Although Basil’s peak season doesn’t hit until July, I’m starting to see it floating around the Union Square green market. So when I decided to host Shabbat last Friday and heard that ramps were out of season, I knew that it was the perfect time to grab some basil!
Basil is the ultimate summer herb. Its rich flavor allows for endless food combinations and makes the perfect addition to fresh fish, seasonal tomato & mozzarella salads, textured vinaigrettes, or flirty cocktails! And after deciding on making salmon for my Shavuot Shabbat, I knew a homemade pesto and some bucatini would be the perfect complement!
The How’s & Why’s of Using Basil
Basil is traditionally used fresh in cooked recipes. It is usually added at the last moment, as cooking quickly destroys the flavor. I have also been told that basil should be torn rather than cut. When basil is cut, its edges turn black which is why pesto was previously made in a mortar and pestle. But to save time, I like to make my basil with an immersion blender. In my experience, the pesto darkens in color over time so I’d recommend using your fresh pesto within three days or freezing it.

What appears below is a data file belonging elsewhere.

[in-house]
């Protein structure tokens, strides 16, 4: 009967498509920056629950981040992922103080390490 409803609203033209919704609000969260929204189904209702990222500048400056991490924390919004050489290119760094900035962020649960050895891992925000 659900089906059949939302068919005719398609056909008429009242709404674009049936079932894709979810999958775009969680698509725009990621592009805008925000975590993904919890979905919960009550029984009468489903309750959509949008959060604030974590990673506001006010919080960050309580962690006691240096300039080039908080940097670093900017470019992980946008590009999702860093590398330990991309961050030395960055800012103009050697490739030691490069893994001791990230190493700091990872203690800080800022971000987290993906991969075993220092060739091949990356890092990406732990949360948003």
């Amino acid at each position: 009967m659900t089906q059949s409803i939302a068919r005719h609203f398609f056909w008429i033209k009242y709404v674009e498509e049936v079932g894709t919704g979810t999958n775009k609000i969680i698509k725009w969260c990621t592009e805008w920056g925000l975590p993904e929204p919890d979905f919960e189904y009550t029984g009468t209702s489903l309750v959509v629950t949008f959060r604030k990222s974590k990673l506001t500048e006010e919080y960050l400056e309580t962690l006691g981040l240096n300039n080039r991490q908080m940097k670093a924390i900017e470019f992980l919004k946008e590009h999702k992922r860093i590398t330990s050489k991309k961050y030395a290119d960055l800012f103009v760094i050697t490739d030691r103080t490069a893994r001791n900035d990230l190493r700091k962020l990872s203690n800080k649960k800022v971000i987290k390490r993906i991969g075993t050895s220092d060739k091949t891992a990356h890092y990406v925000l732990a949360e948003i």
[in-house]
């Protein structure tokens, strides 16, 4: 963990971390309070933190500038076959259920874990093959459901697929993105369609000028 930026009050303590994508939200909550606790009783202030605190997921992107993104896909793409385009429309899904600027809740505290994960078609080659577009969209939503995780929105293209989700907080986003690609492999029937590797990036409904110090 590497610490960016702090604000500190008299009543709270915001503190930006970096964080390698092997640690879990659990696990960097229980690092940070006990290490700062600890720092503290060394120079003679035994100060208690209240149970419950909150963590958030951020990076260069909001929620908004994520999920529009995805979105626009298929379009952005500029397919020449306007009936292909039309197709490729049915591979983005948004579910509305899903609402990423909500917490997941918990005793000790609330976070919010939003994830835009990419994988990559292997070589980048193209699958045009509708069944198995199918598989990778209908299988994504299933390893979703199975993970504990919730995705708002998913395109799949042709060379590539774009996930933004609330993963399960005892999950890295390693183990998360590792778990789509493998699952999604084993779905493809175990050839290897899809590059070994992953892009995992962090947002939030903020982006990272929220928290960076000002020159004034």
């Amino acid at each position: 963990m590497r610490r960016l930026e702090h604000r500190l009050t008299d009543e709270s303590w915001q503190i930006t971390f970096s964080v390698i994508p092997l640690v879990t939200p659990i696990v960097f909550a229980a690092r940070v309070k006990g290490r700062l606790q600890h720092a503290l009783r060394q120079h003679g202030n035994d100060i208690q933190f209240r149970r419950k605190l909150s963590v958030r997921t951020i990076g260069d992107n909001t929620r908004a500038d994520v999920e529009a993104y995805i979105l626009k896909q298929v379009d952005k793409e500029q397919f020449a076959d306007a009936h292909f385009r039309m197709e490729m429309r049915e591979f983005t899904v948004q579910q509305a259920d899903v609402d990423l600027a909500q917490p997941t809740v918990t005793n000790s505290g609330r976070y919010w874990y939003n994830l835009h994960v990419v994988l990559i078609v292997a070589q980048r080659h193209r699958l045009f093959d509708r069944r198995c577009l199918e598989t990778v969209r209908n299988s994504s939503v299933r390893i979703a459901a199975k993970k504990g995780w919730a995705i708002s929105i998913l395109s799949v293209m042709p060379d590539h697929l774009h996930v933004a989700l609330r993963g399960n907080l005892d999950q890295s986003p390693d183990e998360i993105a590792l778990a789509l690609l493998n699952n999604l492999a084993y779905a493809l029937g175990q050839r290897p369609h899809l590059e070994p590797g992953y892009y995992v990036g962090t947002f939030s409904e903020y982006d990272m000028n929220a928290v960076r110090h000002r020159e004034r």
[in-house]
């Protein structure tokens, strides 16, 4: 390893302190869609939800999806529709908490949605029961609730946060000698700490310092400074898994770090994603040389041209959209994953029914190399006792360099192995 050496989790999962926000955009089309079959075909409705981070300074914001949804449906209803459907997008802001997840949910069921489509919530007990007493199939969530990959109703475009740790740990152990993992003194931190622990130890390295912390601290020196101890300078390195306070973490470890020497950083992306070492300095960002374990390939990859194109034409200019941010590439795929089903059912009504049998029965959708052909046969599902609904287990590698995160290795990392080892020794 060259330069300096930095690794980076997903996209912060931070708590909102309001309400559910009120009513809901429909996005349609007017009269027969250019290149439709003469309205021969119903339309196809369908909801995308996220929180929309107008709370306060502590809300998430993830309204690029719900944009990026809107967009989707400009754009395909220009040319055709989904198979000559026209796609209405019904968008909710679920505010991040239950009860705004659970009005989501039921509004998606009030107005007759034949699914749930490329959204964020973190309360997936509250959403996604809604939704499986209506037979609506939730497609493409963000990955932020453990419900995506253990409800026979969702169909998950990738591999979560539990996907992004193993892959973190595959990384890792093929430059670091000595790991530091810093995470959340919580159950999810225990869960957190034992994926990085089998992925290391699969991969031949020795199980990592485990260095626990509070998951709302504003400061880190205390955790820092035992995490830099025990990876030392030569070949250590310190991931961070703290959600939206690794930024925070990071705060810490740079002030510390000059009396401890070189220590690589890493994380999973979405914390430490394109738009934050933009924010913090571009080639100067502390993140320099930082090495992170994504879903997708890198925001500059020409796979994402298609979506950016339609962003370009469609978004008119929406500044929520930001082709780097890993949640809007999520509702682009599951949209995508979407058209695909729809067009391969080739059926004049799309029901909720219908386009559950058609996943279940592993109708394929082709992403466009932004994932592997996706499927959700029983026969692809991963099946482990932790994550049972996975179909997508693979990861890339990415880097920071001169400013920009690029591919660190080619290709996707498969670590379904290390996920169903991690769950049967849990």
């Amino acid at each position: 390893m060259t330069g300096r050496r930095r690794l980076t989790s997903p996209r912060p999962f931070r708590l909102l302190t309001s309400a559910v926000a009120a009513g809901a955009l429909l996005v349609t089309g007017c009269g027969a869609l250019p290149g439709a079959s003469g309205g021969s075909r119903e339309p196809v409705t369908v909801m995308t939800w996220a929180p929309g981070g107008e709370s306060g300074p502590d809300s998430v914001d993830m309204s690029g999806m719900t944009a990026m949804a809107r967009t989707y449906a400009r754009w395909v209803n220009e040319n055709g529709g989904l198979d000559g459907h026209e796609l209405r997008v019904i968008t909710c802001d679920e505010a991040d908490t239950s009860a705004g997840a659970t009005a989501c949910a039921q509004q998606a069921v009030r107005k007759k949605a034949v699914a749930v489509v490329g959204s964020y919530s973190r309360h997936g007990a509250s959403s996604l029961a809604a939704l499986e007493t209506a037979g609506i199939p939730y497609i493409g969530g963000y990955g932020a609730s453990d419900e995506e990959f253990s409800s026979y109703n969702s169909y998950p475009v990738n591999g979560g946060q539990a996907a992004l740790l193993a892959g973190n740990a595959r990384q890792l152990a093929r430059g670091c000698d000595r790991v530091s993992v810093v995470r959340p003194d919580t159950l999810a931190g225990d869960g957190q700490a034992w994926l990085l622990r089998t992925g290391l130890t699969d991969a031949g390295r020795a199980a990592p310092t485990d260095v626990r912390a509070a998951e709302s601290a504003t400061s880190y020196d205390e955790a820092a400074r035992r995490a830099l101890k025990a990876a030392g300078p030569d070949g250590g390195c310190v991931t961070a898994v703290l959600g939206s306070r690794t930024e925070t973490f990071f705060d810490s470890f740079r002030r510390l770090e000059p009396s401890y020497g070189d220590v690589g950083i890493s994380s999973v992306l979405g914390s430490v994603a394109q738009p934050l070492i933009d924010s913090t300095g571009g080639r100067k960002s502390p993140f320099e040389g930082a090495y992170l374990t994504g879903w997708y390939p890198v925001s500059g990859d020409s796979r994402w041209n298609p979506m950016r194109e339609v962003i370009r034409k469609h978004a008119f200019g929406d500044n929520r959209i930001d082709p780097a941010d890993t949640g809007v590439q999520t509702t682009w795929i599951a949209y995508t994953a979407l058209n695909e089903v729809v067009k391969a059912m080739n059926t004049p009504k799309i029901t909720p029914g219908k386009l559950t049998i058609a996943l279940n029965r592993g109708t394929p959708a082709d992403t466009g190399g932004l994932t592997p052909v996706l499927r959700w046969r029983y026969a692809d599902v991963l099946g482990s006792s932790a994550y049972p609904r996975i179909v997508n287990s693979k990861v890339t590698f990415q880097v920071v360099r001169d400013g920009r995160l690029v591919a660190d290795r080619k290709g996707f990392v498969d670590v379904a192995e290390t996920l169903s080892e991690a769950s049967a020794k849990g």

Tips on Storing Fresh Basil
Fresh Basil can be kept for a short time in plastic bags in the refrigerator, or for a longer period in the freezer, after being blanched quickly in boiling water. I also like to make a big batch of pesto and then freeze individual cubes in my ice tray so that I can use them later for individual portions. After the cubes are frozen, they should be wrapped in plastic wrap and stored in a freezer bag (in the freezer) for up to three months.
The Six Ingredients Behind Pesto
Pesto is traditionally made with 6 (easily substitutable) ingredients:
- Basil (Spinach, Arugula)
- Pine Nuts (Walnuts, Almonds, Macadamia Nuts)
- Olive Oil (Walnut Oil, Garlic Oil, Chicken Broth)
- Grated Parmesan Cheese (Pecorino Romano, Asiago)
- Garlic (Green Onion, Ramps, Shallots)
Optional Ingredients: Lemon, Chili Pepper, Roasted Red Pepper
But for convenience and variety, I like to change it up a bit so this time I decided to use walnuts in place of pine nuts. Most bakers usually have walnuts laying around their kitchens and they also tend to be less expensive than pine nuts. So feel free to use any of the substitutions listed above to create your own fun variation or you can just follow my recipe below.
Basil-Walnut Pesto Recipe
- 2 cups packed fresh basil
- 1 garlic clove, crushed
- juice of 1/2 lemon
- 1/3 cup chicken broth
- 1/3 cup grated parmesan cheese
- 1/4 cup chopped walnuts, toasted
- 2 tbsp olive oil
- 1 tsp salt, or more to taste
- Pull basil leaves from stems, wash and dry.
- Place the dried leaves and remaining ingredients into bowl and blend with immersion blender until the mixture is completely blended and all of the ingredients have been broken down.
- Serve as a vinaigrette, sauce, or topping on a beautifully seared piece of salmon!